“I’ll tell you. Even if my story doesn’t move you, you might learn something, as you always can from stories that don’t contain too many lies. My innumerable sisters and I were made from polyethylene granules. When I looked at the world for the first time, I saw people in masks and gloves, and I felt the slash of the knife that separated me from the strip of plastic on the revolving roller. My sides and handles were welded with hot metal, and suddenly I felt how nice it was to exist in a defined, limited shape. I became something, fully integral, a separate object. Along with my four hundred and ninety-nine twin sisters, I was packed tightly into a box and transported to a shop. I was lying at the very top and I hadn’t even had a chance to look around before I was entrusted with two bottles of bourbon and found myself out on the London streets. For the first time, I saw houses, cars, neon signs and lights reflected in the wet surface of the road. I was afraid that I’d break and drop the bottles on the pavement, but somehow, we got there – me, the two bottles of bourbon, and the man in the green cap who was carrying us. We travelled up to the twelfth floor, to a big room with paintings, easels and a terrible mess. The man in the green cap took the bottles from me, drank half straight away and started to paint. He painted all day, all evening, and half of the night. At dawn, he opened the second bottle, and stretched me over an easel.

‘Do you want to be the most precious plastic bag in the world?’ he asked, and he started to paint on me, which was exciting. I became more and more colourful; on one side he painted a city, and on the other side an animal with a single horn. When he’d finished, it was already afternoon. He went out onto the balcony, lifted me up high and looked at me in the bright daylight. London sprawled beneath us.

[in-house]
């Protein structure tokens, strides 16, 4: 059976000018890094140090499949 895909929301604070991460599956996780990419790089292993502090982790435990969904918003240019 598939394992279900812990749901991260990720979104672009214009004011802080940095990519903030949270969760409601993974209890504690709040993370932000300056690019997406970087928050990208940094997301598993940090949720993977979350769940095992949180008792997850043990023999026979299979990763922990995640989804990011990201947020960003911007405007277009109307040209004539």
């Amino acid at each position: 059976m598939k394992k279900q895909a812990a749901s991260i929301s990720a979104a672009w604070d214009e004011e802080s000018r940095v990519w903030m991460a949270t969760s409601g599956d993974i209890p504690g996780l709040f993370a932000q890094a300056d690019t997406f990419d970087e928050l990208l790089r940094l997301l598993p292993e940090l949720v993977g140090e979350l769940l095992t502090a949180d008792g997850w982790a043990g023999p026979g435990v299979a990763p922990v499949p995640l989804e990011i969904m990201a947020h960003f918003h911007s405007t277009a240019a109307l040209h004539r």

‘It’s my best work. You’ll hang in the Tate, you’ll see,’ he told me. Just then, the wind blew and plucked me out of the man’s hands, filling me with air and lifting me up over the city. It also blew away his green cap, and for a moment we were flying together, the green cap and I. I flew and I flew, until I landed on a square lawn in front of a small, pink house. That’s where I was found by Luiza, a little girl. She took me in her arms and said that she’d never seen such a pretty plastic bag before, and that unicorns were her favourite thing in the world. And I liked Luiza. We spent many happy years together, in fact we were never apart, we went to school, music lessons, the library, I carried her books and her notepads, and when she was sleeping, I lay near her, on the chair, and looked at her. Thanks to Luiza, I got a decent education and I got to know all the books she was reading. But one day it came to an end: Luiza’s new housekeeper simply threw me in the bin. I started to travel over land and sea, avoiding those huge containers with ‘Plastic’ written on them, of course, because reincarnation doesn’t really appeal to me. Perhaps it’d be nice to become a new bag or another plastic item, but I had to save the picture painted by the man in the green cap – in other words, my individuality. I had a whole host of adventures, I even spent six months in the belly of a whale, until I ended up here, in plastic Mecca – on this coral island, which has become the destination of maritime pilgrimages for plastic items. Back then, it was already a mountain of plastic, and I found it hard to believe that here, flowers and trees used to grow, and migratory birds and turtles had once found shelter. It was here, on Henderson Island, that I saw the dawning of the Plasticozoic Era, when it was revealed that we, PLASTICS, are everywhere – in the air, the water and the earth, in animals and humans, and even in their food. We’ve built rocks, islands and archipelagos – take Trash Island for example, the first country made of plastic to be recognized by the UN. I looked at it with pride, feeling a part of this wonderful venture in which we have all participated.”